Coffee shop chains were a rare sight when I moved back to the UK in the late 1990s, at least outside of major cities. When I did see a branch, it brought familiarity from around the world, and from an important part of my life as a teenager, learning to like coffee with friends and studying for my exams. The sweet, ice-blended drinks to which I had become accustomed, however, did not suit the faux fireplace and cushioned armchairs of my new local branch in the UK. They were too cold in a temperate climate, without the enveloping humidity, stale smell and tired air from fans battling with the heat. In Singapore, I had always sat outside, condensation dripping off my plastic cup. Being inside and wanting to be warmer rather than cooler did not seem quite right to me.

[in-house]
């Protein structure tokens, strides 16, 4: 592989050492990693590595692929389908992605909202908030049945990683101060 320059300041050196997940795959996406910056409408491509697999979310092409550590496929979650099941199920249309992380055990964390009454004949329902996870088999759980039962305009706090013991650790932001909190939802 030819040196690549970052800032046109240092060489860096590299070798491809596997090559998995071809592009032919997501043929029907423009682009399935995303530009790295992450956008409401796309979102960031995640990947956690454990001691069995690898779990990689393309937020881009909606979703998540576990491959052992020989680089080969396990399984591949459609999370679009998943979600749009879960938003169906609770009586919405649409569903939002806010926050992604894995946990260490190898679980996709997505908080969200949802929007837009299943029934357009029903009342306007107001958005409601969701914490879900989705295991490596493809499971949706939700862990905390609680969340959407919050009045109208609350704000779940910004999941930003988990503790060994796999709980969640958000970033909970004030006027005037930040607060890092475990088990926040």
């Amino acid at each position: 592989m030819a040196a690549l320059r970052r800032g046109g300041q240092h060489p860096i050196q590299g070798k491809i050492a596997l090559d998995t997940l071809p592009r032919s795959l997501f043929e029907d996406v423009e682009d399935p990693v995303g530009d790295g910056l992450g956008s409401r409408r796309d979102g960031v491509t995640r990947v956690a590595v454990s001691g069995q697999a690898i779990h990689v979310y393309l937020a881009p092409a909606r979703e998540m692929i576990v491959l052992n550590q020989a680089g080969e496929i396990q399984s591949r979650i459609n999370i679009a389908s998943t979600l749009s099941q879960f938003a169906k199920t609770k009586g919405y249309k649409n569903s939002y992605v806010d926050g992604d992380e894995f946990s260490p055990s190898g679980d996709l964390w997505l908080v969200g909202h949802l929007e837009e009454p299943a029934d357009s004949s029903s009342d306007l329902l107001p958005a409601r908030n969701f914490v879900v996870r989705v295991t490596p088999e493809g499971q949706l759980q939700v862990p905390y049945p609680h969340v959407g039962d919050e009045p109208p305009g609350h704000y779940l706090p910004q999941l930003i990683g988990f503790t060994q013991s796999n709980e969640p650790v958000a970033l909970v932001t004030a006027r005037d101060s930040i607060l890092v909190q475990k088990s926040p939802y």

From a teenage social activity in Singapore, visiting coffee shops in the UK also changed to become a family tradition. After all, it was a long way to the nearest one, a car was the best way to get there and my new school friends were definitely not used to hanging out in coffee shops. More than that, though, it had become a family culture, a product of globalisation imported from Singapore to the UK that helped me to adjust to life back ‘home’ (even with the hot and cold inverted). For my family, it was a habit that continued to move with us, beyond Singapore and England to Australia and back to Singapore and then the UK once again. It became more, rather than less, important, such that whenever I go for coffee now, I am transported to a different time and place.
One of my favourite bits of writing about family traditions such as this is by the late Norma McCaig, attributed with coining the phrase ‘global nomads’. In Strangers at Home (edited by Carolyn Smith) she wrote, ‘In our family, we could always count on having waffles on Sunday night, wherever we were. Three decades later, each time I use a little syrup pitcher I am taken back to a different “there”.’